- Todd Hunsinger, Kathleen Fazio

3/23 - Ravena, HRM 124: While driving up Bushendorf Road this evening, my wife and I got to the place that curves around a good-sized pond and looked up from the Canada geese to see an adult bald eagle flying just above tree top level. The white head and tail feathers were very distinctive. I've seen them perching in trees down at Henry Hudson Park in the Town of Bethlehem, but this is the first time I've seen one this far away from the river.
- Larry Roth

3/23 - Milan, HRM 90: I heard a flock of cedar waxwings flying around my home this morning. I decided to wait quietly near a few cedar trees and sure enough the birds (30+) came in very close, so close that I didn't need binoculars to truly appreciate their beauty. I watched them feed on berries and occasionally fly out to hawk insects. It was a great way to begin a morning.
- Frank Margiotta

3/23 - Town of Poughkeepsie, HRM 75: The air temperature reached 74 degrees F today, a record high for the date.
- National Weather Service

3/23 - Gardiner, HRM 73: I was staring at the explosion of magnolia outside my window when suddenly a little bit of yellow caught my eye. I looked closer and saw the black and white stripes of a yellow-rumped warbler.
- Tom O'Dowd

3/23 - Town of Wappinger, HRM 67: The chorus began just before midnight with more symphony than harmony. The coyotes were less than quarter-mile away and their voices carried well through open windows in the cool spring air. We could detect several different pitches among a half dozen that may have been related to either age or sex. Before long they were drowned out by the howling of neighborhood dogs, perhaps having ignited a primordial ember in their souls.
- Tom Lake, Phyllis Lake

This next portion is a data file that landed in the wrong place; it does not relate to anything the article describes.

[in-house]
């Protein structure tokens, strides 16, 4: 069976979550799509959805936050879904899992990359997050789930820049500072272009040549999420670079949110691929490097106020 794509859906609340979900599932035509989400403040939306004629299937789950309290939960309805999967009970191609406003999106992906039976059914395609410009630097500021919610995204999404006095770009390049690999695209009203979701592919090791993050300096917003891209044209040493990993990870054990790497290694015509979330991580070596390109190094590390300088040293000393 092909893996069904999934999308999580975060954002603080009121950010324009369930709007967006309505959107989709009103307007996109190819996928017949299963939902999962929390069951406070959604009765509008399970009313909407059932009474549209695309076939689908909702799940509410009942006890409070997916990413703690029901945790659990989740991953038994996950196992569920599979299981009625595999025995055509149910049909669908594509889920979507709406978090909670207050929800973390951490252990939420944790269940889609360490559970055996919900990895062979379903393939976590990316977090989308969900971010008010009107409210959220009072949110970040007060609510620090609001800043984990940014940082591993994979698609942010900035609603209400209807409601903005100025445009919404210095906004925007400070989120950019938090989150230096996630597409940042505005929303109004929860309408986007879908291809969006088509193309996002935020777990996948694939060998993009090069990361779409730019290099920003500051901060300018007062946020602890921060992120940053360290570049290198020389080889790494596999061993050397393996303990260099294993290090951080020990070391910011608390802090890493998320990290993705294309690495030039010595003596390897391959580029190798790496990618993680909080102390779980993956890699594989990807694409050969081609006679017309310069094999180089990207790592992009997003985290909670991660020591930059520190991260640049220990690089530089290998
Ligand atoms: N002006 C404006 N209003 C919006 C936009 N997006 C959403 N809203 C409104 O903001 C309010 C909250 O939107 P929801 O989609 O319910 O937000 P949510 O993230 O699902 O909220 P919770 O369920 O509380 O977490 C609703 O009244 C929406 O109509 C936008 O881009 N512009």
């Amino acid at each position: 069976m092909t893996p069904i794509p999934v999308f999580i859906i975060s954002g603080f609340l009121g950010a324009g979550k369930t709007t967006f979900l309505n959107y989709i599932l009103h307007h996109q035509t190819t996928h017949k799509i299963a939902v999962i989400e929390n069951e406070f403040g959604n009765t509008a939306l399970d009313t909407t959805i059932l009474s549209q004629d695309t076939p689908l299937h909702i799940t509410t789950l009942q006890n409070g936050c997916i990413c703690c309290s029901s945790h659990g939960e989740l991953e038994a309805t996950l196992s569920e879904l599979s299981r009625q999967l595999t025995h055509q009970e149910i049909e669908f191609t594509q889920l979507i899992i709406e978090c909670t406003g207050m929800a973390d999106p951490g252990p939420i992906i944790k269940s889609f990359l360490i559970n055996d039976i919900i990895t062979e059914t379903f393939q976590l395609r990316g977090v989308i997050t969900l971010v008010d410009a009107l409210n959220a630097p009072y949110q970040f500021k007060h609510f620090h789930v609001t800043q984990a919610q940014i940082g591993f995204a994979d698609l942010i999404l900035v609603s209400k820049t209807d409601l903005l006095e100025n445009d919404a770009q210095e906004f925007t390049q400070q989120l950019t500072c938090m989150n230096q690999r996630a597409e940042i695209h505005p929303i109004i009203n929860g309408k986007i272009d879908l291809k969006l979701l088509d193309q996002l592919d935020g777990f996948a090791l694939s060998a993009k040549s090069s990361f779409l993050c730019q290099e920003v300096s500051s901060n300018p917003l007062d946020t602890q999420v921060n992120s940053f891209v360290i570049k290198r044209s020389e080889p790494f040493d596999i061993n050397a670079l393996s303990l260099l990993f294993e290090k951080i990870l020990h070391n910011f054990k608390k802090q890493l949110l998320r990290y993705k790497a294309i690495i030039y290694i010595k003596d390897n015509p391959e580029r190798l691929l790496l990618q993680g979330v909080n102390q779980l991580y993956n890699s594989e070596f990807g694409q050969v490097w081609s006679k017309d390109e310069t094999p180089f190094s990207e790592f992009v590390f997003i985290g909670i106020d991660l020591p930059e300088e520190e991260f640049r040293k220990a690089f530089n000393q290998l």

3/23 - Beacon, HRM 61: While digging for earthworms to feed our aquarium fish Maija and I saw a brilliant whiteness in the leafless forest at University Settlement. We went closer and discovered the biggest shadbush (Juneberry) we had ever seen. Taller than the abandoned cabin there by double, it was probably 40 feet high. I think the birds will get the berries of this monster come June, since I don't have wings.
- Tom O'Dowd, Maija Niemisto

3/23 - Town of Newburgh, HRM 61: The air temperature reached 73 degrees F today, a record high for the date.
- National Weather Service

3/23 - Cold Spring, HRM 54: The silhouette briefly looked like a cardinal or blue jay, until the bird landed on a sunny branch. It was a lone cedar waxwing. It is very unusual to see just one; they often travel by the score or more.
- TR Jackson, Tom Lake

3/23 - Croton-on-Hudson, HRM 35: This evening we were thrilled by a gorgeous sunset over the Rockland highlands. We watched in awe as the large red orb slowly descended over the horizon against a pale pink and blue backdrop, and made a bright pink reflection across the water.
- Dorothy Ferguson, Bob Ferguson

3/24 - North Creek to Saratoga Springs, HRM 257-185: The Saratoga & North Creek Snow Train left the Saratoga Springs at 7:00 AM and reached North Creek just over two hours later. The dome car proved to be a good place from which to observe the countryside. The single track line passes through a variety of habitats: marsh, meadow, forest, farm, and village. Very few of the hardwoods along the line had started budding out; the only green seemed to be from conifers and moss. Because nothing had leafed out yet, it was easy to see into brush and enjoy the views. I didn't see any spring forest flowers or other early plants despite keeping watch. Canada geese, startled by our early morning passage, were already paired off. The northern part of the line parallels the Hudson; it was high, but nowhere near flood stage. Besides geese, I saw several ducks and a pair of cormorants. The only snow or ice was scattered along the river between Stony Creek and Riverside, and on a few trails on top of Gore Mountain. This was not the best year to revive the Snow Train, but it was still a great way to see the upper Hudson River Valley.